In what should be a vintage year because of ideal growing conditions, farmers are forced to abandon fruit where it falls
On a sloping hill just south of Dartmoor, boughs are laden with brightly coloured Devon crimson, pig’s snout, tale sweet and slack-ma-girdle. Gabriel David wanders through his five-acre orchard and acknowledges this exceptional yield of heritage cider apples: “It should be an absolutely vintage year,” he says.
“After such amazing sunny weather in lockdown, the apple blossom was perfect. The bees were everywhere: it was a stunning spring. Then it rained at just the right time so our cider apples are bigger, with a higher sugar content, resulting in a greater complexity of flavours.”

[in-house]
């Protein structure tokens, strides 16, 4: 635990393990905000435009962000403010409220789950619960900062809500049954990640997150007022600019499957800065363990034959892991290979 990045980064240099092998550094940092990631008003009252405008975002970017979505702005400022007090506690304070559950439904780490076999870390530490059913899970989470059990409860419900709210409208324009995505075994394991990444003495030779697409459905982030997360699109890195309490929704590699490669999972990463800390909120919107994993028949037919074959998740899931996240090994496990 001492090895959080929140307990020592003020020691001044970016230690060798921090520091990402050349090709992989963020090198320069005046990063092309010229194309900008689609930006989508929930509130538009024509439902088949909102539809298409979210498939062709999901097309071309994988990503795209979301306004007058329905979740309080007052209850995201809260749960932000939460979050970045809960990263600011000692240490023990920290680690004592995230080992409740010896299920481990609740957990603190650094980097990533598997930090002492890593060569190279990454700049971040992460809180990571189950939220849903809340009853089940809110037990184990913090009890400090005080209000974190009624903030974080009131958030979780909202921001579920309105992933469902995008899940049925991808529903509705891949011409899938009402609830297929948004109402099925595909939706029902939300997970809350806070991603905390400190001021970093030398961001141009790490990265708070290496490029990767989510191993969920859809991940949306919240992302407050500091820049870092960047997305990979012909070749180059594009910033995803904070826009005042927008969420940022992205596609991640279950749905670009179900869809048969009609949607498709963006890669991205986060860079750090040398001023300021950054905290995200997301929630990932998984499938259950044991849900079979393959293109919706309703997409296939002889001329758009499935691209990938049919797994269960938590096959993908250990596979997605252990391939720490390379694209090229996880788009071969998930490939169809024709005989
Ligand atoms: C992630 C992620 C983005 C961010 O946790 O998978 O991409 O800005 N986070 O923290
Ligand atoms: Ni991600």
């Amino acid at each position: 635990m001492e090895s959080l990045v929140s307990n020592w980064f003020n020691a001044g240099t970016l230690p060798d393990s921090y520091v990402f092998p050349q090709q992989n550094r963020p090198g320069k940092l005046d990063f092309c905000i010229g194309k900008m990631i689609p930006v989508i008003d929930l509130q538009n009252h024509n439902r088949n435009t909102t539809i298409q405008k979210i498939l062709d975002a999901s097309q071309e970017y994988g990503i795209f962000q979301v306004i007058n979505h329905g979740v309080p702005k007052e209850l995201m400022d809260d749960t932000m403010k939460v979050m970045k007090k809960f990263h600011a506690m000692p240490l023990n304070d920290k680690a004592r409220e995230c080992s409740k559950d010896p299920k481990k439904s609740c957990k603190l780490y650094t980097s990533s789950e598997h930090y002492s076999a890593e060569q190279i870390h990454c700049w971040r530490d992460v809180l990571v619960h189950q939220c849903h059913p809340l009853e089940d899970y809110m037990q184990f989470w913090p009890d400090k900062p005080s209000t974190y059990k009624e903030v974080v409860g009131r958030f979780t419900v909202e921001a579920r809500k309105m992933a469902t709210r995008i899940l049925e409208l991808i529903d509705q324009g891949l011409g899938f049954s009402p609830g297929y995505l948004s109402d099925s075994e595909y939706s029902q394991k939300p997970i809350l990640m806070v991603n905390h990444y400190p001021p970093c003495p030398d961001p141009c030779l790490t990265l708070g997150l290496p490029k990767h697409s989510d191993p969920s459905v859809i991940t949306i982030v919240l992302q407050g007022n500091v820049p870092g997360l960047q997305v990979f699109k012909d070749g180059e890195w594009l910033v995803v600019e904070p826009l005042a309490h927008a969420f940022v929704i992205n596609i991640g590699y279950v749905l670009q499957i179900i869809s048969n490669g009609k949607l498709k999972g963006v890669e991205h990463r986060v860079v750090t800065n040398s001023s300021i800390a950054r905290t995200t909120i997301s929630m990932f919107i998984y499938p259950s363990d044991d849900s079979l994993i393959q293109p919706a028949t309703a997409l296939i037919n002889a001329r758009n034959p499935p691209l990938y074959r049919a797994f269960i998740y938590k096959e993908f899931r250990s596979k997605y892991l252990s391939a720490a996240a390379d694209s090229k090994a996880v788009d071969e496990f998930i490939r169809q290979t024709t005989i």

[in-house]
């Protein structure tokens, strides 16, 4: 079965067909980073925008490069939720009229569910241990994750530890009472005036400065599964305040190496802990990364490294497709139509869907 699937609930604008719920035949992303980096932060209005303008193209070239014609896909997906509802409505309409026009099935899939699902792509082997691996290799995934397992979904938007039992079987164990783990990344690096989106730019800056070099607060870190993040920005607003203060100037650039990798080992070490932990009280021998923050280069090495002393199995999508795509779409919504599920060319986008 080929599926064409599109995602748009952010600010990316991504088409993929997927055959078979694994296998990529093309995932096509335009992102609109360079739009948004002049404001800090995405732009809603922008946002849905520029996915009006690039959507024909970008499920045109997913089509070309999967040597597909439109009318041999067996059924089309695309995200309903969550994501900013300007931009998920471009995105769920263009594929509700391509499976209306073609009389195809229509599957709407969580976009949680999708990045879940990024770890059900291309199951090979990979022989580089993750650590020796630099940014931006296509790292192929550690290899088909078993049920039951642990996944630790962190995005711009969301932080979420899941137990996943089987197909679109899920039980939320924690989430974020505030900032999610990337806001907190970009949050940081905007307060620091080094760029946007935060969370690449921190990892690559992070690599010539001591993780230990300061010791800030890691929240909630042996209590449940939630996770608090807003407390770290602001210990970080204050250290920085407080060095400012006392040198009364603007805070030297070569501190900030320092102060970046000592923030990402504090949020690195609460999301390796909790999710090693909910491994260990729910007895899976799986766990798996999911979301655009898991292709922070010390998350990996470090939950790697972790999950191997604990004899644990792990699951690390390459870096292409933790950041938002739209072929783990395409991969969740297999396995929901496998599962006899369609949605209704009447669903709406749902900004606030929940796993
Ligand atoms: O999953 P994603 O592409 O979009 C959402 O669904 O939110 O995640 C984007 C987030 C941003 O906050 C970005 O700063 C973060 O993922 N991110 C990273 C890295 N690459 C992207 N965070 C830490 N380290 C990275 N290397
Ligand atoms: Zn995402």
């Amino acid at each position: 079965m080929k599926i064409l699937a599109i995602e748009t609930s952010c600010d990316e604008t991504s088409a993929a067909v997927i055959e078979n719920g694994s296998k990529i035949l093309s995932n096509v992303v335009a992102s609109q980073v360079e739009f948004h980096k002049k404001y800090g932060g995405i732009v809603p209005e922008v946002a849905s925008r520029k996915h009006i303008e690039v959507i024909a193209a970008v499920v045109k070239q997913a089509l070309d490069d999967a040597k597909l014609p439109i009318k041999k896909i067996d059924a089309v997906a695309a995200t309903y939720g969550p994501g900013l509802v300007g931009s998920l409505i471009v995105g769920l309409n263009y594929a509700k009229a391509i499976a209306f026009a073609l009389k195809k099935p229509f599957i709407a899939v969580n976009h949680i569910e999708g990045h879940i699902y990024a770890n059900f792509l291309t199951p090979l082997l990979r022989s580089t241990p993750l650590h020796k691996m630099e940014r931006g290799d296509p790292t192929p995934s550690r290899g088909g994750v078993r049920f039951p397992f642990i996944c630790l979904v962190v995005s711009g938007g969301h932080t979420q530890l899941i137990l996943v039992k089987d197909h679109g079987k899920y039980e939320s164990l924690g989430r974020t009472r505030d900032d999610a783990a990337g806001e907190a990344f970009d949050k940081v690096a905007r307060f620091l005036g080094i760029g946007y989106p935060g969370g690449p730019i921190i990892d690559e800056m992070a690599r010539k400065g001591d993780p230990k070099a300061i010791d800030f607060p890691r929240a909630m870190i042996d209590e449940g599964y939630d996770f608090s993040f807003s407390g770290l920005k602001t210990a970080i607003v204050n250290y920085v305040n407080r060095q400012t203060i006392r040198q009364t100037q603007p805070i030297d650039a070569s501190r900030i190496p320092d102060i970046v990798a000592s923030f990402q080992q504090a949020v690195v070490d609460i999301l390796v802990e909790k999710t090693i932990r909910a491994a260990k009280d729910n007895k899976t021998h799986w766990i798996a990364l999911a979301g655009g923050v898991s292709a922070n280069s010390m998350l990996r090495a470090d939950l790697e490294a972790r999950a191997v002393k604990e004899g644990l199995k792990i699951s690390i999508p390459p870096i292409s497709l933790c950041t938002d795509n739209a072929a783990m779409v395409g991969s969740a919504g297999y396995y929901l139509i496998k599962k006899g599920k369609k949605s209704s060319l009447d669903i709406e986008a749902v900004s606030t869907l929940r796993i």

Continue reading… Source: The Guardian: Apples from 'perfect harvest' rot on the ground as demand for cider slumps ———